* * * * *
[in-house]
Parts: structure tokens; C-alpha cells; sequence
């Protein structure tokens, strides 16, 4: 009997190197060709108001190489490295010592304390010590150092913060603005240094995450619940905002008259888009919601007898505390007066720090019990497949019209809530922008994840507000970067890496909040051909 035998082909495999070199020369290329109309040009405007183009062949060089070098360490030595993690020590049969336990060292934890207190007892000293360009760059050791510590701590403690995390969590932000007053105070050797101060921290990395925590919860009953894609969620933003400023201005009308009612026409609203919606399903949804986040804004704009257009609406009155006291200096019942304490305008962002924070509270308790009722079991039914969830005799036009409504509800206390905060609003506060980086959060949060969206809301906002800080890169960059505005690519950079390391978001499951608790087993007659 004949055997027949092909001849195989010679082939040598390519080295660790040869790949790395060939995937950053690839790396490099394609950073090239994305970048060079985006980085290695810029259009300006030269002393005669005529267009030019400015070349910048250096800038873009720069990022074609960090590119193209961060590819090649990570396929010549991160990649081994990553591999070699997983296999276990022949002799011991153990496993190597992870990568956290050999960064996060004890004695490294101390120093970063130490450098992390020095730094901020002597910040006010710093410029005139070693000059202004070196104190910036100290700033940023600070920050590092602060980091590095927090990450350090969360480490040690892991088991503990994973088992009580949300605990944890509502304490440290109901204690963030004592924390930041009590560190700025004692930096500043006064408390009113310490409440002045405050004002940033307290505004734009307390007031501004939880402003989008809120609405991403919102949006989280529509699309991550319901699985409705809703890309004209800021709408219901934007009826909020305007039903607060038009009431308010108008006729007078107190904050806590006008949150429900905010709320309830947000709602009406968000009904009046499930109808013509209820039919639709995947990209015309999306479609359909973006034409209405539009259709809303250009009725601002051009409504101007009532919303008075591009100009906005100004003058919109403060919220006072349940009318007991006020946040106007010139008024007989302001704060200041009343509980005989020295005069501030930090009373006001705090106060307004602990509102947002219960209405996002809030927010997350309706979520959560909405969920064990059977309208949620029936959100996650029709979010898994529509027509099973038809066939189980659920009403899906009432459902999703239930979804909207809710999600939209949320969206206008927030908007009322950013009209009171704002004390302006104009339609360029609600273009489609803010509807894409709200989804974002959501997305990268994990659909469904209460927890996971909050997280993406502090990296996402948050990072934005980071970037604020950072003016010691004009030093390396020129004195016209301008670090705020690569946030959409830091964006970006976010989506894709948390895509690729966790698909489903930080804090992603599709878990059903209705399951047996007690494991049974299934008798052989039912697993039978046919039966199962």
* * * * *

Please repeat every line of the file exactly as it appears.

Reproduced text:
[in-house]
Parts: structure tokens; C-alpha cells; sequence
């Protein structure tokens, strides 16, 4: 009997190197060709108001190489490295010592304390010590150092913060603005240094995450619940905002008259888009919601007898505390007066720090019990497949019209809530922008994840507000970067890496909040051909 035998082909495999070199020369290329109309040009405007183009062949060089070098360490030595993690020590049969336990060292934890207190007892000293360009760059050791510590701590403690995390969590932000007053105070050797101060921290990395925590919860009953894609969620933003400023201005009308009612026409609203919606399903949804986040804004704009257009609406009155006291200096019942304490305008962002924070509270308790009722079991039914969830005799036009409504509800206390905060609003506060980086959060949060969206809301906002800080890169960059505005690519950079390391978001499951608790087993007659 004949055997027949092909001849195989010679082939040598390519080295660790040869790949790395060939995937950053690839790396490099394609950073090239994305970048060079985006980085290695810029259009300006030269002393005669005529267009030019400015070349910048250096800038873009720069990022074609960090590119193209961060590819090649990570396929010549991160990649081994990553591999070699997983296999276990022949002799011991153990496993190597992870990568956290050999960064996060004890004695490294101390120093970063130490450098992390020095730094901020002597910040006010710093410029005139070693000059202004070196104190910036100290700033940023600070920050590092602060980091590095927090990450350090969360480490040690892991088991503990994973088992009580949300605990944890509502304490440290109901204690963030004592924390930041009590560190700025004692930096500043006064408390009113310490409440002045405050004002940033307290505004734009307390007031501004939880402003989008809120609405991403919102949006989280529509699309991550319901699985409705809703890309004209800021709408219901934007009826909020305007039903607060038009009431308010108008006729007078107190904050806590006008949150429900905010709320309830947000709602009406968000009904009046499930109808013509209820039919639709995947990209015309999306479609359909973006034409209405539009259709809303250009009725601002051009409504101007009532919303008075591009100009906005100004003058919109403060919220006072349940009318007991006020946040106007010139008024007989302001704060200041009343509980005989020295005069501030930090009373006001705090106060307004602990509102947002219960209405996002809030927010997350309706979520959560909405969920064990059977309208949620029936959100996650029709979010898994529509027509099973038809066939189980659920009403899906009432459902999703239930979804909207809710999600939209949320969206206008927030908007009322950013009209009171704002004390302006104009339609360029609600273009489609803010509807894409709200989804974002959501997305990268994990659909469904209460927890996971909050997280993406502090990296996402948050990072934005980071970037604020950072003016010691004009030093390396020129004195016209301008670090705020690569946030959409830091964006970006976010989506894709948390895509690729966790698909489903930080804090992603599709878990059903209705399951047996007690494991049974299934008798052989039912697993039978046919039966199962």